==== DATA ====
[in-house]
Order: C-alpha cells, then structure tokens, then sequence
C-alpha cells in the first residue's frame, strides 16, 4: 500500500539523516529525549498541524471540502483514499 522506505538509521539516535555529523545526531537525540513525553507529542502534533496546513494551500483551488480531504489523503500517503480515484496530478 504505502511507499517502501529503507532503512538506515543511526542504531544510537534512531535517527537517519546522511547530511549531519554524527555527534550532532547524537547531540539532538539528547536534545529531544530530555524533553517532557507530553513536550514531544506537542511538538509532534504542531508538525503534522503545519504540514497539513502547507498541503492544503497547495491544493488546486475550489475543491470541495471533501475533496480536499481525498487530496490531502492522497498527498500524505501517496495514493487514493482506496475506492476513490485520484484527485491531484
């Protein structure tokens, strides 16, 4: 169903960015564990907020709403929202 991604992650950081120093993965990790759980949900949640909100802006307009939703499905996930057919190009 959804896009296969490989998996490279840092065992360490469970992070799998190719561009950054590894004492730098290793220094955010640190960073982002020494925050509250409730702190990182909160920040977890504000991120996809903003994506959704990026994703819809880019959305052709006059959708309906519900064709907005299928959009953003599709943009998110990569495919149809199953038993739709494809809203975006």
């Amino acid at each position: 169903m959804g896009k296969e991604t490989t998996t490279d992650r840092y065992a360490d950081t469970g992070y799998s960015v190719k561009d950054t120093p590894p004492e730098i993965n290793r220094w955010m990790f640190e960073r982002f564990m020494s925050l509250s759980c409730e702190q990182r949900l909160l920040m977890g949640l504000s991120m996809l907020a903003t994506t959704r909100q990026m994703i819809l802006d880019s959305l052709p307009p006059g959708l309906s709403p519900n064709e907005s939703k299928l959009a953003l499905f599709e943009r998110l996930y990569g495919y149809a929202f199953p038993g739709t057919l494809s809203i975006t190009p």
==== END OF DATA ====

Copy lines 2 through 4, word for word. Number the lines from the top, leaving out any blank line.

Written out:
Order: C-alpha cells, then structure tokens, then sequence
C-alpha cells in the first residue's frame, strides 16, 4: 500500500539523516529525549498541524471540502483514499 522506505538509521539516535555529523545526531537525540513525553507529542502534533496546513494551500483551488480531504489523503500517503480515484496530478 504505502511507499517502501529503507532503512538506515543511526542504531544510537534512531535517527537517519546522511547530511549531519554524527555527534550532532547524537547531540539532538539528547536534545529531544530530555524533553517532557507530553513536550514531544506537542511538538509532534504542531508538525503534522503545519504540514497539513502547507498541503492544503497547495491544493488546486475550489475543491470541495471533501475533496480536499481525498487530496490531502492522497498527498500524505501517496495514493487514493482506496475506492476513490485520484484527485491531484
């Protein structure tokens, strides 16, 4: 169903960015564990907020709403929202 991604992650950081120093993965990790759980949900949640909100802006307009939703499905996930057919190009 959804896009296969490989998996490279840092065992360490469970992070799998190719561009950054590894004492730098290793220094955010640190960073982002020494925050509250409730702190990182909160920040977890504000991120996809903003994506959704990026994703819809880019959305052709006059959708309906519900064709907005299928959009953003599709943009998110990569495919149809199953038993739709494809809203975006």